ISSN (Print) - 0012-9976 | ISSN (Online) - 2349-8846

A+| A| A-

Beyond Aporetic Official Claims

State of the West Bengal Economy

The problems with the Central Statistics Office’s gross domestic product estimates based on the new series with 2011–12 base year are well known by now. In this context, the controversial gross state domestic product estimates rolled out by the Department of Planning, Statistics and Programme Monitoring, Government of West Bengal are analysed and the veracity of the assertions made by the state’s finance minister in his 2018 budget statement is examined.

The Economic Survey tabled by the union finance ministry in January 2018 had excluded the net state domestic product (NSDP) data of West Bengal, noting that the estimates for the new series with base year 2011–12 compiled by the Department of Planning, Statistics and Programme Monitoring, Government of West Bengal, “are under examination.” Yet, the controversy did not stop the state’s finance minister from making unsupported claims in his budget speech delivered in the state ­assembly on 31 January 2018. The minister claimed that the West Bengal economy had emerged as the “fourth largest state economy” in the country and took credit for increased revenue mobilisation and capital expenditure in the state. Other such assertions made by him consisted of: (i) increase in average annual farm income in the state from ₹91,000 per annum in 2011 to ₹2,39,000 per ­annum in 2016–17; (ii) highest rise in credit flow to the micro, small and medium enterprise (MSME) sector accruing to West Bengal among all Indian states, with the amount reaching over ₹1.2 lakh crore in the last five years; (iii) “negotiation” of investment proposals worth over ₹2.19 lakh crore (with employment prospects of 20 lakh) in the Bengal Global Business Summit, 2018. The 2017 budget, too, had mentioned investment proposals for ₹2.35 lakh crore in sectors like urban development, infrastructure, information technology, manufacturing, etc.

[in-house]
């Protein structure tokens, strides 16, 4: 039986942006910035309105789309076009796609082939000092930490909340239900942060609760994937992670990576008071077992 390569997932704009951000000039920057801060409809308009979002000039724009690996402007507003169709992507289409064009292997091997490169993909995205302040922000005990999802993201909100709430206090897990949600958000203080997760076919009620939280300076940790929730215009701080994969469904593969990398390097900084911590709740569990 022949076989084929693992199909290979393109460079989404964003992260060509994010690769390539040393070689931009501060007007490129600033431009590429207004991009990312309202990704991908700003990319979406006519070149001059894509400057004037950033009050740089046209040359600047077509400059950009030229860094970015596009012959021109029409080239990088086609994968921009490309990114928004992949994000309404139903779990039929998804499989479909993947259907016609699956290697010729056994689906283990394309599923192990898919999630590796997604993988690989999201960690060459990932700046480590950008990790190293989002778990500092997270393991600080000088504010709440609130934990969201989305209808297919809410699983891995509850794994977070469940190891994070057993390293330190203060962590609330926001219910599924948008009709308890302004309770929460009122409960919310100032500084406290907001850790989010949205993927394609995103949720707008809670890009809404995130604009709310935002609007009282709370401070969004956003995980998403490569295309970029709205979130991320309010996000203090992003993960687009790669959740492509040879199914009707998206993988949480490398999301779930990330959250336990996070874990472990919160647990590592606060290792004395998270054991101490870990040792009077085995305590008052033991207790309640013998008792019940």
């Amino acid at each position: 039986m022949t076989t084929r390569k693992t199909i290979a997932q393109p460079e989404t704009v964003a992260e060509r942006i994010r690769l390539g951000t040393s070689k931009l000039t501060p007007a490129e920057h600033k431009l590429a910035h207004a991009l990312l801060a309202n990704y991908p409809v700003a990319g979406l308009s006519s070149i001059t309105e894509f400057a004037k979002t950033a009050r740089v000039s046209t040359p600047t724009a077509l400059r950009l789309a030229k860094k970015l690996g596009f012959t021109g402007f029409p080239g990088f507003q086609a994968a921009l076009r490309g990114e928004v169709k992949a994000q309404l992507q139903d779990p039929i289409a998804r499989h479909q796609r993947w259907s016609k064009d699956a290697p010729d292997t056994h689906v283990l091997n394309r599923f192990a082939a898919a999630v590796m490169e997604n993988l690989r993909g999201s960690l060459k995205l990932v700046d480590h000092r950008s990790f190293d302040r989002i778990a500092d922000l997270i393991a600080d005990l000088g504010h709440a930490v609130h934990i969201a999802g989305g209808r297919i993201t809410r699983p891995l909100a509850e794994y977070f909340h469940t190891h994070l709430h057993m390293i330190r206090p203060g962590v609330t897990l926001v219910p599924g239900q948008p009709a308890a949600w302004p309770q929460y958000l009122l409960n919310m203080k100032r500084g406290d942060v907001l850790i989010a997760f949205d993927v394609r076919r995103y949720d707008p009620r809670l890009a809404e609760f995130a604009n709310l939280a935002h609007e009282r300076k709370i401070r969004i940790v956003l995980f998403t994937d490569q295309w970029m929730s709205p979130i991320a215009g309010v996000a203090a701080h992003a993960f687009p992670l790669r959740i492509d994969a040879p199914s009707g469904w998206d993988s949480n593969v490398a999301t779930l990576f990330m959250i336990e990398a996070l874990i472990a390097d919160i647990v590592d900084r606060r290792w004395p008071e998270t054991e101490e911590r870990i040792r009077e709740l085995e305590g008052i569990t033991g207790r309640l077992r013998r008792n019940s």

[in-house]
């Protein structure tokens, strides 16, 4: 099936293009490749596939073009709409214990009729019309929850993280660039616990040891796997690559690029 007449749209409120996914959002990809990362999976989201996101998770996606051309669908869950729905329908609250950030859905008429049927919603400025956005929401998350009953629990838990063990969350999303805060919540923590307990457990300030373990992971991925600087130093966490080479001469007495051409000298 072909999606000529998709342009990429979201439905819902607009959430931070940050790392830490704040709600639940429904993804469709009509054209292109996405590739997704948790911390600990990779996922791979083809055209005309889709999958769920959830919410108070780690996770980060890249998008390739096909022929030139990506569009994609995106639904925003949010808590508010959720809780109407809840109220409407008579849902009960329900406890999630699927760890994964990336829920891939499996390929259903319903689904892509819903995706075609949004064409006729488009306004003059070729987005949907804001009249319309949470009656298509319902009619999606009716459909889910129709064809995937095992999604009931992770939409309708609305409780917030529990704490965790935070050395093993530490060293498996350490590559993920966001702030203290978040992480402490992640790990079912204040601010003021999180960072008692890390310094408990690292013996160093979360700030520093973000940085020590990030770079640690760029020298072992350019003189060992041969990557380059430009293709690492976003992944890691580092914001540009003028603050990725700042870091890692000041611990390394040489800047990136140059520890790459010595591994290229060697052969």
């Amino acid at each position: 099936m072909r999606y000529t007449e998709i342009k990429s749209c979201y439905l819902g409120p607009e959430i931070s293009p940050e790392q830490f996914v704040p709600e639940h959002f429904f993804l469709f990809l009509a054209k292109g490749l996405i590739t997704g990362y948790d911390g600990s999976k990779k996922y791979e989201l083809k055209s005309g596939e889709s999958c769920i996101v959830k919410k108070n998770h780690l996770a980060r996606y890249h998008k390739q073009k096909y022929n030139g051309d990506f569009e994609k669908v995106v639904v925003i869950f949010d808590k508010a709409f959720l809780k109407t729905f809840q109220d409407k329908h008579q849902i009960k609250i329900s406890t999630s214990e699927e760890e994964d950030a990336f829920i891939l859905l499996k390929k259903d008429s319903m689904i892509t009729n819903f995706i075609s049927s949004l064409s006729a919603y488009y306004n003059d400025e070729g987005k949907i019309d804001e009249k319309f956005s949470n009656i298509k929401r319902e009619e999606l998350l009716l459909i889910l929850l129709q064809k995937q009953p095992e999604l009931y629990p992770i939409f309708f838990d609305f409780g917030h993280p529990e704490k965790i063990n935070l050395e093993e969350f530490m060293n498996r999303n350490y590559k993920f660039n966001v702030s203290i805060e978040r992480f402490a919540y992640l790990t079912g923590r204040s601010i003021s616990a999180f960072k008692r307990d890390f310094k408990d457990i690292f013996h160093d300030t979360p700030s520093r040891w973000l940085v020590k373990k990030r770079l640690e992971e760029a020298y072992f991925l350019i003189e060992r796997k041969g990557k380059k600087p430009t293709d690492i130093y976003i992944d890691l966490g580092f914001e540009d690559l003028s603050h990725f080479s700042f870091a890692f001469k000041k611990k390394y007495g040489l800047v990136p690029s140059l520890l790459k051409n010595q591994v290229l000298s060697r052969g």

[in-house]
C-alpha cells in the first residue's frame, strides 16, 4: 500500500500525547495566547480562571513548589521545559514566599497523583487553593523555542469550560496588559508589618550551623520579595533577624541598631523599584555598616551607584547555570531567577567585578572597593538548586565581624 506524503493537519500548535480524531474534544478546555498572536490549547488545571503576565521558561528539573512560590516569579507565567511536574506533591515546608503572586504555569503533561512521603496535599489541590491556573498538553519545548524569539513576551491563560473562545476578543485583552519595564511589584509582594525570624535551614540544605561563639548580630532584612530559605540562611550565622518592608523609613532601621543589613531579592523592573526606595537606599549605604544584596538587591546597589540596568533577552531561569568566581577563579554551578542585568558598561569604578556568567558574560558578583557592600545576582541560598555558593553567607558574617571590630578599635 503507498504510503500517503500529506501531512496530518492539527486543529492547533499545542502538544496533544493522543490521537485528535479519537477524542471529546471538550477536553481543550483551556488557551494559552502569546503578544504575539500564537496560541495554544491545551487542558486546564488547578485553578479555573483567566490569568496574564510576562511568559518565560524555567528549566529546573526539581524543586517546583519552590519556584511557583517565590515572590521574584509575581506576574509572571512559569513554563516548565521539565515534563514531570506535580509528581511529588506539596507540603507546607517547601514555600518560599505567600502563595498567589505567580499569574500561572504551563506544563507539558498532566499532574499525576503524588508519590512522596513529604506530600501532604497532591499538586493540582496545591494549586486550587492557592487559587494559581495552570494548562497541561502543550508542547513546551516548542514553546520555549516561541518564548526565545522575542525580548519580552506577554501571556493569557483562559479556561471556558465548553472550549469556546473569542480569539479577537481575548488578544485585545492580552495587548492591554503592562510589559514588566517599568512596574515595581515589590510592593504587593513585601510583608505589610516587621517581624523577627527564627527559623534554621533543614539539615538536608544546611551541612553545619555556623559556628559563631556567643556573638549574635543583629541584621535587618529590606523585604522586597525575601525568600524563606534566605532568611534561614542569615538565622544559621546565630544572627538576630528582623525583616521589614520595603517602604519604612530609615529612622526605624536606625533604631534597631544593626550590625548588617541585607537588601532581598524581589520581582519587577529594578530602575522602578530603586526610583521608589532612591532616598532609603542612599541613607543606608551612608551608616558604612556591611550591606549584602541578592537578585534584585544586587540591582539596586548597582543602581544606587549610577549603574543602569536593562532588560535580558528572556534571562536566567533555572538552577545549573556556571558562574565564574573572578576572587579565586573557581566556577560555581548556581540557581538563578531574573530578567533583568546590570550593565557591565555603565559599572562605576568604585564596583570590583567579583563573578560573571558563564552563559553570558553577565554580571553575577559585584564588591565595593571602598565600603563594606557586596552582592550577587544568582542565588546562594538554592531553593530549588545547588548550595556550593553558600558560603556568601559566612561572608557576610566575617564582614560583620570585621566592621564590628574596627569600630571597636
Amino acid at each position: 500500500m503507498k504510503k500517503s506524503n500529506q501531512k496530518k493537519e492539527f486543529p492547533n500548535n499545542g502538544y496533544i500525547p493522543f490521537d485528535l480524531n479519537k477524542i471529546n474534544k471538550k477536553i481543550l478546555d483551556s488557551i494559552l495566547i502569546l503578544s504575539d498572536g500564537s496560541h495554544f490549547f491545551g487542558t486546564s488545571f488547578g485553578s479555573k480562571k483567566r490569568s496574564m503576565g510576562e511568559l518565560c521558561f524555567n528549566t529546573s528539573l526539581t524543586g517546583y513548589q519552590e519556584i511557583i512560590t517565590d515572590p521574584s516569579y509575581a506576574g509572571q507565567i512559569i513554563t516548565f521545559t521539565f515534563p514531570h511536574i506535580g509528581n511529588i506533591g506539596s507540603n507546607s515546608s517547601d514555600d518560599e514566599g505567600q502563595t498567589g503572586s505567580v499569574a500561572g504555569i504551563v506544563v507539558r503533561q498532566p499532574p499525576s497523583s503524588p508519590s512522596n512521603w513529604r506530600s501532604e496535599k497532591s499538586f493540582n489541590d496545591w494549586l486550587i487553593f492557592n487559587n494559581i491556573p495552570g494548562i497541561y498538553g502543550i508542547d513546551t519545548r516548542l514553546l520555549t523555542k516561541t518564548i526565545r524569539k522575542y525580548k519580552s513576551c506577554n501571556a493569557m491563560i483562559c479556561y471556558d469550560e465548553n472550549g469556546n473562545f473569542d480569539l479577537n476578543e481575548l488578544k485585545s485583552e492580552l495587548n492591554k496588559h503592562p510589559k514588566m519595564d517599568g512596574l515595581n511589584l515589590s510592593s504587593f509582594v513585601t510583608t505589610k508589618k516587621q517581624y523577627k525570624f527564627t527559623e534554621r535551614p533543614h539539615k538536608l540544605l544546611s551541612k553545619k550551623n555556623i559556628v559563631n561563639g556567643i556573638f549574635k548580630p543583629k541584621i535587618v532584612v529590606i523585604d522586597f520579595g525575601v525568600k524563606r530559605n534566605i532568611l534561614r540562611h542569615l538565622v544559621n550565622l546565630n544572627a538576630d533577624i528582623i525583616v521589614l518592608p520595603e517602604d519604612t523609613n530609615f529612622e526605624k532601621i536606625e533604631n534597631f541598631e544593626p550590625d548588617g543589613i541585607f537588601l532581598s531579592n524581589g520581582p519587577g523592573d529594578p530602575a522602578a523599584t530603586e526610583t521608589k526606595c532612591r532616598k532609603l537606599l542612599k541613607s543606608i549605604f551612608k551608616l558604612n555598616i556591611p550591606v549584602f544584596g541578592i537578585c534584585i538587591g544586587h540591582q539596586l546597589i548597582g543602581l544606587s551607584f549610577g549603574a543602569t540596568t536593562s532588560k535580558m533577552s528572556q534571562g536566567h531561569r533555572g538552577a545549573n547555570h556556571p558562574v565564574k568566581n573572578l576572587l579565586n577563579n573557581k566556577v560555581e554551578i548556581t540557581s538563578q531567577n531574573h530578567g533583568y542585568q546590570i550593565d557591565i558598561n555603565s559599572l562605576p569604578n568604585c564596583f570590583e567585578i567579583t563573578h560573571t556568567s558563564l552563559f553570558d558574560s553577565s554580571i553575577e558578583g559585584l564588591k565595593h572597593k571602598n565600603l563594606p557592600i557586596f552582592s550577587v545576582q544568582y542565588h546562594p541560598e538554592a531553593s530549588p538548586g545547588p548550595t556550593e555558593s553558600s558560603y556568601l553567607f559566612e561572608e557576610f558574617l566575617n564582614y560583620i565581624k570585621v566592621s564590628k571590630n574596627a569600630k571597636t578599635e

However, subsequent examination of the state’s output and income data by the Central Statistics Office (CSO) has led to significant downward revisions in the gross state domestic product (GSDP) estimates.1 The present article looks at the implications of the data revision and scrutinises the accuracy and credibility of the assertions made by the West Bengal finance minister, on the basis of available official estimates.

Dear Reader,

To continue reading, become a subscriber.

Explore our attractive subscription offers.

Click here

Updated On : 25th Jan, 2019
Back to Top